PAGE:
FDA on lookout for tobacco violations in Mississippi
SILVER SPRING, Md. — Nearly 500 retailers in Mississippi had to submit to Food and Drug Administration inspections concerning alleged tobacco sales to minors, the FDA said Friday.
The FDA said it visited 493 retailers and issued 25 warning letters over the last three months using state inspectors the agency had commissioned. Mississippi was the first state to participate in the FDA’s State Enforcement Program, which started in the summer and is designed to enforce provisions of the Family Smoking Prevention and Tobacco Control Act of 2009 and implement regulations.
“Retailers play a role in protecting our kids from becoming the next generation of Americans to die prematurely from tobacco-related disease,” FDA Center for Tobacco Products director Lawrence Deyton said. “We are providing retail establishments with the information needed to comply with the law.”
State officials in Colorado promote immunization in campaign
DENVER — State health authorities in Colorado are promoting immunization to parents through a broad media campaign.
The Colorado Department of Public Health and the Vaccine Advisory Committee of Colorado, a coalition of vaccination research and policy leaders, announced Thursday the “Immunize for Good” program, which they described as a way to communicate to parents vaccinating their children that they’re making the right decision and preventing serious illnesses.
The campaign includes a website, ImmunizeForGood.com, where parents can upload video and written testimonials, as well as billboards and radio announcements. It also includes online videos on YouTube, such as “The Bathroom Tango,” a humorous video in which a mother tries to protect her daughter from germs in a public restroom.
At CES, Walgreens’ medical chief cites advances in multichannel technology to boost access to care
LAS VEGAS — Walgreens’ increasing use of mobile technology platforms is transforming the way the company reaches patients and is expanding its ability to deliver health services via smart phones and other devices, a Walgreens official asserted Friday.
Speaking at the opening of the Consumer Electronics Show’s Digital Health Summit this morning, Walgreens chief medical officer Cheryl Pegus laid out the ways the health services and retail pharmacy giant is leveraging technology to make personal health management easier for patients.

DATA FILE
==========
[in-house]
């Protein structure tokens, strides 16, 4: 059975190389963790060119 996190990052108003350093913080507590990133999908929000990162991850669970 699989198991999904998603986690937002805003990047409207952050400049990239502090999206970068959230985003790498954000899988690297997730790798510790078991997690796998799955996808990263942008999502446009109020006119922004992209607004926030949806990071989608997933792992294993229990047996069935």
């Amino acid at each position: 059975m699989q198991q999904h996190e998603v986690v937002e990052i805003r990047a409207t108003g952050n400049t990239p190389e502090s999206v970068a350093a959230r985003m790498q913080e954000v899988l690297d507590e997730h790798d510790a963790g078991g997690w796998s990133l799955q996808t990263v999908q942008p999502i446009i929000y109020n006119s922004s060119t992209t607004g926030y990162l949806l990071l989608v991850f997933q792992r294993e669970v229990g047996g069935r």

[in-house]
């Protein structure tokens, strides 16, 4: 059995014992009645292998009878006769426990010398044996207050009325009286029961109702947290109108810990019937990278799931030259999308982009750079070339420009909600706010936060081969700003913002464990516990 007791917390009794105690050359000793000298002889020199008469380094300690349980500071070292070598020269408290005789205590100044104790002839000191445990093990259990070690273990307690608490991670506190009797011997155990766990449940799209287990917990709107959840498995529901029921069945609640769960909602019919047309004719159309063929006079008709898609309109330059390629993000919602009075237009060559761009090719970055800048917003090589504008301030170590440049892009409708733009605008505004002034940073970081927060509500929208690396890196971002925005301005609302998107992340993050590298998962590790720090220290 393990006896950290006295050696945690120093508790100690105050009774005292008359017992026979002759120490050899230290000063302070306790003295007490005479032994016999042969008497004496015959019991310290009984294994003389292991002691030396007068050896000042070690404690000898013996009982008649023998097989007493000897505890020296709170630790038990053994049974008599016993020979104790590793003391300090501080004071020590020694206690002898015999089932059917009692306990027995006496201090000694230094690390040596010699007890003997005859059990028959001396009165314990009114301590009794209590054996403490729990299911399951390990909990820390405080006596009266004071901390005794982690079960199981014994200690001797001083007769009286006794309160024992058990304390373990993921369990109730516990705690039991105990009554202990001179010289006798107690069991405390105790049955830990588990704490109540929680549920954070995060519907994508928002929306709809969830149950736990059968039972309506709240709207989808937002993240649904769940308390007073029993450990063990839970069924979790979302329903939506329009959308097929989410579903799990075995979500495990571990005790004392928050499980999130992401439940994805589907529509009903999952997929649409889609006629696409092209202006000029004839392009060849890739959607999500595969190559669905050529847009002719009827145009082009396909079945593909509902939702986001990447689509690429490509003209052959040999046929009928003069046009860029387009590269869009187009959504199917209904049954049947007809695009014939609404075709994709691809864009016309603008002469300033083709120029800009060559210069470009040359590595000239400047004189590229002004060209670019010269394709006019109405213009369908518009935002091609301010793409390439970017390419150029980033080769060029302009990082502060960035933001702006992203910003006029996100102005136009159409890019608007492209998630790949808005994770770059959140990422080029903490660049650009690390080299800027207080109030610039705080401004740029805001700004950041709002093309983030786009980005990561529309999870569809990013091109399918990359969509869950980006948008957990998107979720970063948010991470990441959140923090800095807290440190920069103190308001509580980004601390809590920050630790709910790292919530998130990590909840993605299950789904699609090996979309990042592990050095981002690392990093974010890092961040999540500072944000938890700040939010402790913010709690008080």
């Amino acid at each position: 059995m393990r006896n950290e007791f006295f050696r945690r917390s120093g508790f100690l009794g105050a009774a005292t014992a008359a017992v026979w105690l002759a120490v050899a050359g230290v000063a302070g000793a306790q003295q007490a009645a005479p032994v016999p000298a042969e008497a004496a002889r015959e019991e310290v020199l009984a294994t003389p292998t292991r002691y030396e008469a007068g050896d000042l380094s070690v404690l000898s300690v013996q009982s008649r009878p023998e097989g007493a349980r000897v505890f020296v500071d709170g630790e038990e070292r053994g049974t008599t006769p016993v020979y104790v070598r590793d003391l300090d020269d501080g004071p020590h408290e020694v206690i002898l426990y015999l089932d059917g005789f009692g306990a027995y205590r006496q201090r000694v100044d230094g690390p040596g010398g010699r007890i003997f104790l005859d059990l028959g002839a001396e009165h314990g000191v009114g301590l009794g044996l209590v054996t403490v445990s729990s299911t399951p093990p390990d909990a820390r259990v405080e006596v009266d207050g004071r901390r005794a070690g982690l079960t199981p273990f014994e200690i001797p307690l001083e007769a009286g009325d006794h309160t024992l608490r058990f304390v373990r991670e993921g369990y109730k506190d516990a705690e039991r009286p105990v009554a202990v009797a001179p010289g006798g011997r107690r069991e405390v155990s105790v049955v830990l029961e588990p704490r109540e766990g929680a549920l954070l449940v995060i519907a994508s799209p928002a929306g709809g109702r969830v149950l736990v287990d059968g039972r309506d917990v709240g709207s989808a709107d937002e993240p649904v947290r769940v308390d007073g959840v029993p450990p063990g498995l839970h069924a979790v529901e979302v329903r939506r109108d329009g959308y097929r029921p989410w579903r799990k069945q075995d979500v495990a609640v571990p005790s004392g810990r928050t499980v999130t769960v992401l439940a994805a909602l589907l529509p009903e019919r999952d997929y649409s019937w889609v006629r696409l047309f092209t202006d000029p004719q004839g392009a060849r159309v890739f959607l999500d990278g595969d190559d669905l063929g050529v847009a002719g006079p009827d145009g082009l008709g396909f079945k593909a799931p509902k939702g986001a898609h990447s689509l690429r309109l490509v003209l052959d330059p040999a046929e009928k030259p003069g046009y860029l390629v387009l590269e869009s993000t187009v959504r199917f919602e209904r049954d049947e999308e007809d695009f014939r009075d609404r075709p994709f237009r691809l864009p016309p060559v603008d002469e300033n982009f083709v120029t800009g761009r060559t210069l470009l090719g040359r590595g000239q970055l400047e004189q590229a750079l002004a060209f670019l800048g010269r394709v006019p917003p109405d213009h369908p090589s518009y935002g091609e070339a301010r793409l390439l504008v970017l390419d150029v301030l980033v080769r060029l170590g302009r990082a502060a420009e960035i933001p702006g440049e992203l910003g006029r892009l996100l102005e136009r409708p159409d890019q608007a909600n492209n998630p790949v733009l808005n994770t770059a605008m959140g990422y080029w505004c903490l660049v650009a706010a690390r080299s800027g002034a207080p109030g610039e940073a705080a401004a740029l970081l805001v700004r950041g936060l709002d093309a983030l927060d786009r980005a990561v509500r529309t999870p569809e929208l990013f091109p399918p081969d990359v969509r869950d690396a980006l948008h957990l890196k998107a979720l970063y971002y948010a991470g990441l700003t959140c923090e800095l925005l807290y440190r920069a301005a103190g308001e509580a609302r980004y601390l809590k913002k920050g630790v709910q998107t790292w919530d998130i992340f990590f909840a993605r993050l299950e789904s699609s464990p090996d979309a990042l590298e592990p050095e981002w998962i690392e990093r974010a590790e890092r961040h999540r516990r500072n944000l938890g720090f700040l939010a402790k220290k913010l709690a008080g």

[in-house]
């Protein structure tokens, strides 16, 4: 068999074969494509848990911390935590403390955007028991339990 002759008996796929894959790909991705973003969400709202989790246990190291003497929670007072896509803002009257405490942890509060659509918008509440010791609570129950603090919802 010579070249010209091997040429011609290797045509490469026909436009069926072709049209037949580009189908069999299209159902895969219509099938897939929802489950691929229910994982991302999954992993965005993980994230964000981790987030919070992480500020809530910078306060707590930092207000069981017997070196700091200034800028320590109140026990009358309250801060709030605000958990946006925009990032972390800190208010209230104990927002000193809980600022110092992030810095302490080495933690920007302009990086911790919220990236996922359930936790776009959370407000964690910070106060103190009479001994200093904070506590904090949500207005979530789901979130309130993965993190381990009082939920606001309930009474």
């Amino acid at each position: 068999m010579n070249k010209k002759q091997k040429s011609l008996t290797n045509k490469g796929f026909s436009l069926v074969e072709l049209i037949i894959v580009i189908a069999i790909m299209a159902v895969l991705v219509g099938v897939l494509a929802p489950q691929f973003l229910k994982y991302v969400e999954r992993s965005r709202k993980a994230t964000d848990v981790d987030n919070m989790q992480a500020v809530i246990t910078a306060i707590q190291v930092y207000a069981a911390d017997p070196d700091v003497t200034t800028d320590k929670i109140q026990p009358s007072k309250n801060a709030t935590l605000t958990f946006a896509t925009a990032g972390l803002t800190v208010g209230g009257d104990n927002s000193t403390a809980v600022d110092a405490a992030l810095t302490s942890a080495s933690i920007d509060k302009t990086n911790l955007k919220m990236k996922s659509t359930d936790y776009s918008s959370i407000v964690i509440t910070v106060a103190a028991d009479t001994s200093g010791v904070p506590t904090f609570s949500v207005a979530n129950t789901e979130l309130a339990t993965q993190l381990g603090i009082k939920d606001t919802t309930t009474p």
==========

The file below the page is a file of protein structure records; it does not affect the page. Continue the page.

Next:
Pegus, who moderated the opening panel discussion on the future of technology-driven healthcare delivery, discussed the evolution of digital health at Walgreens. Held in conjunction with the nation’s largest electronics trade show, the Digital Health Summit spotlights the growing market of consumer-based health-and-wellness innovations and was attended by decision-makers from both the healthcare and technology sectors.
Setting the forward-looking tone of the event, Pegus told CES attendees that Walgreens is applying a whole current suite of solutions that is improving access, outcomes and cost-effective care for both acute and chronic conditions. “Access to the right care at the right time is enabled for our consumers and patients by integrating mobile technology into the services we offer patients to help them stay well,” she said.
Pegus discussed how Walgreens has embraced the use of mobile technology platforms as a means of improving delivery of care to patients. The company now offers mobile applications for iPhone, Android and Blackberry devices, featuring text alerts for more than 1 million subscribers. One recent breakthrough is a function that allows patients to simply scan the barcode of their prescriptions to send in refills. Patients also can use their mobile devices to access Walgreens.com for pharmacy and retail purchasing, as well as health risk assessments and prescription-related information, Pegus told attendees.
Walgreens’ chief medical officer also provided a closer look at how Walgreens and its more than 350 in-store Take Care Clinics are utilizing technology to deliver integrated, quality care and simplify and improve the patient experience. One example: Patients at any of the in-store clinics can sign in using electronic kiosks, which help them understand their estimated wait time and avoid manually filling out paperwork. Data inputted into the kiosks prompts the creation of an electronic medical record, allowing providers across the country to more quickly and comprehensively understand a patient’s history.
Walgreens pharmacists and Take Care Clinic providers also use an e-communication program to coordinate care with a patient’s pharmacy plan, Pegus said. Armed with that digital communications capability, pharmacists and clinicians quickly can generate reports to share with a patient’s primary care provider, leading to a more coordinated level of care, Pegus noted.
Digital technology and electronic communications also are arming the chain with new tools for managing chronic conditions, Pegus asserted. Through electronic prescribing, prescriptions are routed directly to a patient’s pharmacy, improving patient safety by allowing for a real-time cross check for any drug interactions, she told her audience. In addition, Walgreens’ RxAdvisor tool provides for more productive pharmacist consultations with patients about their medication regimens online or face-to-face. Another Walgreens offering, MedMonitor Complete, provides prescription and care management with face-to-face and telephonic support utilizing a nationwide network of more than 10,000 pharmacies.
“Leveraging our unmatched national footprint and 70,000 affiliated healthcare providers to provide access to care and help address the challenge of chronic care management are two key areas of strategic focus for Walgreens,” Pegus said. “By using technology to improve the patient experience and coordination of care, we can continue to improve measurable outcomes, adherence and quality, while also providing cost-effective care.”